We have lost an unforgettable teacher and one of Britain’s great critics

Tanner, the critic RICHARD BRATBY Michael Tanner (1935-2024), who died earlier this month, had such a vital mind and stood so far above the common run of music critics that it’s hard to believe he’s gone. For a philosopher to concern themself with the inner game of opera is not unknown (think of Friedrich Nietzsche and Roger Scruton). To do it as perceptively and as readably as Tanner is rarer. For two decades, starting in  1996, his weekly Spectator opera column offered as thorough and as stimulating an education in musical aesthetics as one could hope to receive; intellectual red meat served with forensic clarity and a mischievous, subversive smile.

When did postmodernism begin?

There’s a scene in Martin Amis’s 1990s revenge comedy The Information in which a book reviewer, who’s crushed by his failures and rendered literally impotent by his best friend’s success, is sitting in a low-lit suburban room beside a girl (not his wife) named Belladonna: ‘She was definitely younger than him. He was a modernist. She was the thing that came next.’ Stuart Jeffries argues in his new book that the thing that came next was in fact a thing that started a couple of decades before Amis wrote The Information. In Jeffries’s telling, postmodernity can be dated to 13 August 1971, when Richard Nixon held a closed-door meeting that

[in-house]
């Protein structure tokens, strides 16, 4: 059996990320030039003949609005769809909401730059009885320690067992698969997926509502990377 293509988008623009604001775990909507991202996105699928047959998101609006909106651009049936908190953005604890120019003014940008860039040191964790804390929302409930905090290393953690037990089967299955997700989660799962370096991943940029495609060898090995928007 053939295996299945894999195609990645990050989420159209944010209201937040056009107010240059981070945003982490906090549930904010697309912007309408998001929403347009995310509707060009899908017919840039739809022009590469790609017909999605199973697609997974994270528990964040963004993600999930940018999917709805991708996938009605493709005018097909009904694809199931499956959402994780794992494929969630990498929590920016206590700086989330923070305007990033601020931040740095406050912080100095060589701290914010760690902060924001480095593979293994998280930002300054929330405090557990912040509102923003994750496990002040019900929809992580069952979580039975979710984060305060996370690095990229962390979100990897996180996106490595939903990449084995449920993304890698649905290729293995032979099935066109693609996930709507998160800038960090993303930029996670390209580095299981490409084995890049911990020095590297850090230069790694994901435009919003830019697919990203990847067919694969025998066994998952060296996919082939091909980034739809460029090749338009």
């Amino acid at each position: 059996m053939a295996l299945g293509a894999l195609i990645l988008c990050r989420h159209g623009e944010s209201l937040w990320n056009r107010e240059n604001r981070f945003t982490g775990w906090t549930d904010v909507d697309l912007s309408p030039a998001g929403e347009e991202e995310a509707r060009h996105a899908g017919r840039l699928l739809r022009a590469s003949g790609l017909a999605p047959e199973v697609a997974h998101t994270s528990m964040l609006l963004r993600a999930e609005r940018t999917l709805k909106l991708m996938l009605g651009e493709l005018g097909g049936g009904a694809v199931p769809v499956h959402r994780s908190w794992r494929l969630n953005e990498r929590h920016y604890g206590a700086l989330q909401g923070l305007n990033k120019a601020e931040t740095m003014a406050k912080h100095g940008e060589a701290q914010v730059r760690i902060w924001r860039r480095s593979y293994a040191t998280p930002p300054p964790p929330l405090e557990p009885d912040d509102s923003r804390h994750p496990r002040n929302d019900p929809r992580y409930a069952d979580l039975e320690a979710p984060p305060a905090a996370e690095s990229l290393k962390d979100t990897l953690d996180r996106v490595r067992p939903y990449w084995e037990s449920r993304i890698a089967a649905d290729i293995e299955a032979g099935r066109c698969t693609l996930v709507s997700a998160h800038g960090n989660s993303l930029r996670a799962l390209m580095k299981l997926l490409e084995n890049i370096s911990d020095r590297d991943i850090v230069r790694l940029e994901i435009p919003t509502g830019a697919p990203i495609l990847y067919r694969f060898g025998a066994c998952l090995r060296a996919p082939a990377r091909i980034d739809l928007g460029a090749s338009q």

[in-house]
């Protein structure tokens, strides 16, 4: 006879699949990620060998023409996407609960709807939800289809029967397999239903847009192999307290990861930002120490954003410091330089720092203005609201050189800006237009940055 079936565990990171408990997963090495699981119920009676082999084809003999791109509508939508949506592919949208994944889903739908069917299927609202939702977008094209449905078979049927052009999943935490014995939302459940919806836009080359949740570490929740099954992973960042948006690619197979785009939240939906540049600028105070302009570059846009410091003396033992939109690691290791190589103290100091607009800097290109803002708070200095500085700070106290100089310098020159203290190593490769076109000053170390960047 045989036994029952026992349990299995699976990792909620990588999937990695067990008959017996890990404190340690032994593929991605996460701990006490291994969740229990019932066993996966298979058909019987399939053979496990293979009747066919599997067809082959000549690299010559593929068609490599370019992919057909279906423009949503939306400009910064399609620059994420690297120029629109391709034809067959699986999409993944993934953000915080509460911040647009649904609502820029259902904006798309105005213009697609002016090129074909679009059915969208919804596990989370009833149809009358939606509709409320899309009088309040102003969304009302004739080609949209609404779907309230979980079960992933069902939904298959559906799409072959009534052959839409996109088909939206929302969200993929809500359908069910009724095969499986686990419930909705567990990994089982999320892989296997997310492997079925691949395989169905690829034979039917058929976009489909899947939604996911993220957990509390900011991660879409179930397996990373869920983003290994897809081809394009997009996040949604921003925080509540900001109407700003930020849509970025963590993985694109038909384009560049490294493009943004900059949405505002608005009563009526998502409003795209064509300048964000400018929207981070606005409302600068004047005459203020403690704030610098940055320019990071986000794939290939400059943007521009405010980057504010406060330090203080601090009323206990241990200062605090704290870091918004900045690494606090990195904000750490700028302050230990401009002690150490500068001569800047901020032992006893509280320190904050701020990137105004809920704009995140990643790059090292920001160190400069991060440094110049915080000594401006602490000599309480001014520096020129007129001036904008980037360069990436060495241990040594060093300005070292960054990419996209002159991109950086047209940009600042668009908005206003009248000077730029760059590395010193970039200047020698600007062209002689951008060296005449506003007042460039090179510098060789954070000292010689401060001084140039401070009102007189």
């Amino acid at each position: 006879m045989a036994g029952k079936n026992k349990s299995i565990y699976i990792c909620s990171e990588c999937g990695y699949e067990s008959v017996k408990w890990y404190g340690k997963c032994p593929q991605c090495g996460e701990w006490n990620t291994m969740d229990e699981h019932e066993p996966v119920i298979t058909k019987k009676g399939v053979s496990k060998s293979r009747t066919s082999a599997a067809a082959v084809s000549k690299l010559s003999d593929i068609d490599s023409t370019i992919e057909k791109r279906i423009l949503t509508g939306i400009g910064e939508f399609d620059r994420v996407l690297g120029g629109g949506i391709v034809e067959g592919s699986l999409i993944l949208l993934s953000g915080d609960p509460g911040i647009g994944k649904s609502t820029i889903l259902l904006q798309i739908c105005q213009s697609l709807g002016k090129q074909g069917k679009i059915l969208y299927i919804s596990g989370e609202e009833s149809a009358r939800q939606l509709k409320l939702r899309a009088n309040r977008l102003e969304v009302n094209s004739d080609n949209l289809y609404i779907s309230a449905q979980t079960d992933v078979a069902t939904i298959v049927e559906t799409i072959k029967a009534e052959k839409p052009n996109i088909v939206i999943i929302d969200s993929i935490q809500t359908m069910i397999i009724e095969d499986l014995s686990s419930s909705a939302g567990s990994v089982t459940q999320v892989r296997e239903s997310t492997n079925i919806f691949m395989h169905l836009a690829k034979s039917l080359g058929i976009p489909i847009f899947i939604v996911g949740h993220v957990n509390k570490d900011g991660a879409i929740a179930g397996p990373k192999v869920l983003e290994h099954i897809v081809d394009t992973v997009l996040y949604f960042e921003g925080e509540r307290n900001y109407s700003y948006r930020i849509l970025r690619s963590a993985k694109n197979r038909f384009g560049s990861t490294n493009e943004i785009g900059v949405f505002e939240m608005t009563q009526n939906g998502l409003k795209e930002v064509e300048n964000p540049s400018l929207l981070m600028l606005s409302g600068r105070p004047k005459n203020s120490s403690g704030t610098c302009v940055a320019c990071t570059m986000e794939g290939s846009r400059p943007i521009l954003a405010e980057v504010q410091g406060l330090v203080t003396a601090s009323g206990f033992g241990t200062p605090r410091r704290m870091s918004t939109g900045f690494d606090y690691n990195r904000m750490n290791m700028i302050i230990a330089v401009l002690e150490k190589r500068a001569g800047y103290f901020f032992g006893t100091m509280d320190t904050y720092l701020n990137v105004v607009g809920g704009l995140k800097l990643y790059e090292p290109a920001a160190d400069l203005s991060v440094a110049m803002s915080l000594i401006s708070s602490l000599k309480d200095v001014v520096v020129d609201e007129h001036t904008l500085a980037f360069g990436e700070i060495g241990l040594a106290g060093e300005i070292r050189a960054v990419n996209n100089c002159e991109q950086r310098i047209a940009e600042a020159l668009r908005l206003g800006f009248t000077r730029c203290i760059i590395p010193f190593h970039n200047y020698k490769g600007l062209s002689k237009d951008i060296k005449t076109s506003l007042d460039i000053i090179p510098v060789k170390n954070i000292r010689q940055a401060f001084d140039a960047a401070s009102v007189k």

Has Covid killed criticism?

The pandemic was bad for criticism with its universal dogma of ‘kindness’. Restaurant, theatre, film and book critics felt compelled to be kind, as if criticism itself was coughing at a death bed. But who does this kindness benefit? Last year I reviewed Michael Rosen’s book about his Covid-19-related coma: Many Different Kinds of Love. I liked it, but I suggested that publishing the notes people had written to him as he lay in the coma was a waste of both their time and ours. Rosen didn’t like this and moaned on Twitter: ‘I think they are the power and the beauty of the ordinary. And how extraordinary that this

Critical thinking: the difference between ‘critique’ and ‘criticise’

Six years ago I wrote here about critique, as a noun or verb, and things have gone from bad to worse, as expected. I didn’t like it then, and even my husband was repelled. I had thought that people were trying to avoid the negative connotation of criticise. But both words are now used in precisely the same way. Sportswriters often reveal the real way in which words are used. The other day Mary Waltz wrote: ‘This is not a critique. But the Finland goal was a save Schmeichel makes in his sleep.’ She probably meant the same as ‘This is not a criticism’ — i.e. not a negative criticism.

A salmagundi of tedium: The White Pube podcast reviewed

The White Pube started life as an influential art blog, written by Zarina Muhammad and Gabrielle de la Puente. The name announced iconoclastic intent, playing on the White Cube gallery — which certainly deserves mockery (like a city law firm, it has outposts in Hong Kong and Manhattan). But The White Pube podcast is as inanely conventional as the gallery it makes fun of. Each episode is an hour-long salvo by the hosts, or ‘art critic baby gods’, and as with their exhibition reviews — rated with emojis, not stars — conversation is appealingly informal and spontaneous. But they have little of interest to say, especially about their ostensible subject.